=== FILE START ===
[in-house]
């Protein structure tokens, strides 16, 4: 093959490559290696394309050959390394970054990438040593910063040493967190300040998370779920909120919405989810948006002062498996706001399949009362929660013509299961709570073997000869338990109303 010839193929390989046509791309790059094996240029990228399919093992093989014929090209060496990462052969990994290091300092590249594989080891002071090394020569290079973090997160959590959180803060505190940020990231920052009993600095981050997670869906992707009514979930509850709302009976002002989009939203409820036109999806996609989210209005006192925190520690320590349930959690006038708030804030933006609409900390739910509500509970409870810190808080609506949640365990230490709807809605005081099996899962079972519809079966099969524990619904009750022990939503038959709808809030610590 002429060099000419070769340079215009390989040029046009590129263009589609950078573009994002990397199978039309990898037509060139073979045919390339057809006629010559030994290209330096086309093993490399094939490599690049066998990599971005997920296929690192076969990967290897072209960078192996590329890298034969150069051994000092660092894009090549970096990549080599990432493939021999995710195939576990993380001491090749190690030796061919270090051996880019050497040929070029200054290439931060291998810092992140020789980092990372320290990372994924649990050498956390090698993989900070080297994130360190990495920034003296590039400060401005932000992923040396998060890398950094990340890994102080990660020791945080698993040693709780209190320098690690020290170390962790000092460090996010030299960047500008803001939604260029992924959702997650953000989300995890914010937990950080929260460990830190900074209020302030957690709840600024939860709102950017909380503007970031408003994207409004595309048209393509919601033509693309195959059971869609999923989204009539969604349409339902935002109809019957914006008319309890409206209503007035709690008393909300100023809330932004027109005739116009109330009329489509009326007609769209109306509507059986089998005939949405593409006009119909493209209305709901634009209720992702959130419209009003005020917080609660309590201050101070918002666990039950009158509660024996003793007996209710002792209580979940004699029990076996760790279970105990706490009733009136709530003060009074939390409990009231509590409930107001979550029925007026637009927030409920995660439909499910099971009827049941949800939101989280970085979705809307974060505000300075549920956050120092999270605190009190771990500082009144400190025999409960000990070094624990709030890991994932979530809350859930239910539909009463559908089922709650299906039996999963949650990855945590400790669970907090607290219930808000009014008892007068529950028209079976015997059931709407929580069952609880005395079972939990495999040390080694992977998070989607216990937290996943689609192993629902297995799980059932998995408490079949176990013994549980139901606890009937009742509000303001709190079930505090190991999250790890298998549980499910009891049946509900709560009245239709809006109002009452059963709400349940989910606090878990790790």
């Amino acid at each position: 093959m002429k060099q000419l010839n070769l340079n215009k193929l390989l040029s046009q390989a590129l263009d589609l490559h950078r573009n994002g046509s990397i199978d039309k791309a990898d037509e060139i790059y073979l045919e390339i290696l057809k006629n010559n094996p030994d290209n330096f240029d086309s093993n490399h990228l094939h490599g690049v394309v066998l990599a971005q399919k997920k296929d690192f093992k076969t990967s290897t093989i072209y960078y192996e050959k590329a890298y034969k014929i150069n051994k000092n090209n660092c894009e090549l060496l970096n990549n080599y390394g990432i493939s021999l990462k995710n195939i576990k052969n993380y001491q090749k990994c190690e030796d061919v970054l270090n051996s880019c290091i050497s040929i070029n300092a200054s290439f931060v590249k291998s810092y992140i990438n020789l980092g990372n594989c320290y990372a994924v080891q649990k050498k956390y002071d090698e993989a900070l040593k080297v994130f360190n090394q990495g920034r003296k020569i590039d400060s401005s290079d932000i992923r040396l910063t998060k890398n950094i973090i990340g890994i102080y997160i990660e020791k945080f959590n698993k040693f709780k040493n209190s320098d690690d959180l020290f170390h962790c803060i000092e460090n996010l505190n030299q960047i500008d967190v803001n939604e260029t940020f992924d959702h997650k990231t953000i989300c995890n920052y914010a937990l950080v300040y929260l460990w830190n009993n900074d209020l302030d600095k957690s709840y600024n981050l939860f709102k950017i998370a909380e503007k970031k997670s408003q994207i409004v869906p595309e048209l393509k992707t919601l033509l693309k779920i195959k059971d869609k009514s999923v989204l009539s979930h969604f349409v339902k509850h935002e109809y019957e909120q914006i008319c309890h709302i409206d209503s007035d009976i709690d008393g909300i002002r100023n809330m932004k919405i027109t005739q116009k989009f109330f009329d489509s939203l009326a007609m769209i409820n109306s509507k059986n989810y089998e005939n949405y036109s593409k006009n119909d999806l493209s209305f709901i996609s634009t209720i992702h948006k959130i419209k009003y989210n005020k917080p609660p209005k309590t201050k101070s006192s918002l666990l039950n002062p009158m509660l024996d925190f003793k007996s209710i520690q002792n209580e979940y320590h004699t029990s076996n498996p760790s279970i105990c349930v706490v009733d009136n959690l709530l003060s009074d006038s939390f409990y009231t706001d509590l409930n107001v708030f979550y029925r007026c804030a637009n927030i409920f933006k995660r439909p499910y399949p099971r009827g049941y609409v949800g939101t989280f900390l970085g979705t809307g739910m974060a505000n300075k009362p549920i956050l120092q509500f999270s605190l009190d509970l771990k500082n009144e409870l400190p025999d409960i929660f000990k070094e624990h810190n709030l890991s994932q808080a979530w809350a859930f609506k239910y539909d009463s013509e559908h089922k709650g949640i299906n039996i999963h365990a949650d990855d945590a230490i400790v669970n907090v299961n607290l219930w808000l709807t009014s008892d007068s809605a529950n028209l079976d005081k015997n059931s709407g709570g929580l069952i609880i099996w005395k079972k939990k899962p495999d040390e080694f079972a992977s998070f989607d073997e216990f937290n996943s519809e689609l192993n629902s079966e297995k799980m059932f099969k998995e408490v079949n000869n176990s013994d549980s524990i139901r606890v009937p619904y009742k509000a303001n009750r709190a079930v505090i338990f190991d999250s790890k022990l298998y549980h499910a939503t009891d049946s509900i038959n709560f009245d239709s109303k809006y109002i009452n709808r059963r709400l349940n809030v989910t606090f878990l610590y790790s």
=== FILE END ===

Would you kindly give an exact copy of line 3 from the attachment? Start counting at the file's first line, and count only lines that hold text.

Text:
């Amino acid at each position: 093959m002429k060099q000419l010839n070769l340079n215009k193929l390989l040029s046009q390989a590129l263009d589609l490559h950078r573009n994002g046509s990397i199978d039309k791309a990898d037509e060139i790059y073979l045919e390339i290696l057809k006629n010559n094996p030994d290209n330096f240029d086309s093993n490399h990228l094939h490599g690049v394309v066998l990599a971005q399919k997920k296929d690192f093992k076969t990967s290897t093989i072209y960078y192996e050959k590329a890298y034969k014929i150069n051994k000092n090209n660092c894009e090549l060496l970096n990549n080599y390394g990432i493939s021999l990462k995710n195939i576990k052969n993380y001491q090749k990994c190690e030796d061919v970054l270090n051996s880019c290091i050497s040929i070029n300092a200054s290439f931060v590249k291998s810092y992140i990438n020789l980092g990372n594989c320290y990372a994924v080891q649990k050498k956390y002071d090698e993989a900070l040593k080297v994130f360190n090394q990495g920034r003296k020569i590039d400060s401005s290079d932000i992923r040396l910063t998060k890398n950094i973090i990340g890994i102080y997160i990660e020791k945080f959590n698993k040693f709780k040493n209190s320098d690690d959180l020290f170390h962790c803060i000092e460090n996010l505190n030299q960047i500008d967190v803001n939604e260029t940020f992924d959702h997650k990231t953000i989300c995890n920052y914010a937990l950080v300040y929260l460990w830190n009993n900074d209020l302030d600095k957690s709840y600024n981050l939860f709102k950017i998370a909380e503007k970031k997670s408003q994207i409004v869906p595309e048209l393509k992707t919601l033509l693309k779920i195959k059971d869609k009514s999923v989204l009539s979930h969604f349409v339902k509850h935002e109809y019957e909120q914006i008319c309890h709302i409206d209503s007035d009976i709690d008393g909300i002002r100023n809330m932004k919405i027109t005739q116009k989009f109330f009329d489509s939203l009326a007609m769209i409820n109306s509507k059986n989810y089998e005939n949405y036109s593409k006009n119909d999806l493209s209305f709901i996609s634009t209720i992702h948006k959130i419209k009003y989210n005020k917080p609660p209005k309590t201050k101070s006192s918002l666990l039950n002062p009158m509660l024996d925190f003793k007996s209710i520690q002792n209580e979940y320590h004699t029990s076996n498996p760790s279970i105990c349930v706490v009733d009136n959690l709530l003060s009074d006038s939390f409990y009231t706001d509590l409930n107001v708030f979550y029925r007026c804030a637009n927030i409920f933006k995660r439909p499910y399949p099971r009827g049941y609409v949800g939101t989280f900390l970085g979705t809307g739910m974060a505000n300075k009362p549920i956050l120092q509500f999270s605190l009190d509970l771990k500082n009144e409870l400190p025999d409960i929660f000990k070094e624990h810190n709030l890991s994932q808080a979530w809350a859930f609506k239910y539909d009463s013509e559908h089922k709650g949640i299906n039996i999963h365990a949650d990855d945590a230490i400790v669970n907090v299961n607290l219930w808000l709807t009014s008892d007068s809605a529950n028209l079976d005081k015997n059931s709407g709570g929580l069952i609880i099996w005395k079972k939990k899962p495999d040390e080694f079972a992977s998070f989607d073997e216990f937290n996943s519809e689609l192993n629902s079966e297995k799980m059932f099969k998995e408490v079949n000869n176990s013994d549980s524990i139901r606890v009937p619904y009742k509000a303001n009750r709190a079930v505090i338990f190991d999250s790890k022990l298998y549980h499910a939503t009891d049946s509900i038959n709560f009245d239709s109303k809006y109002i009452n709808r059963r709400l349940n809030v989910t606090f878990l610590y790790s």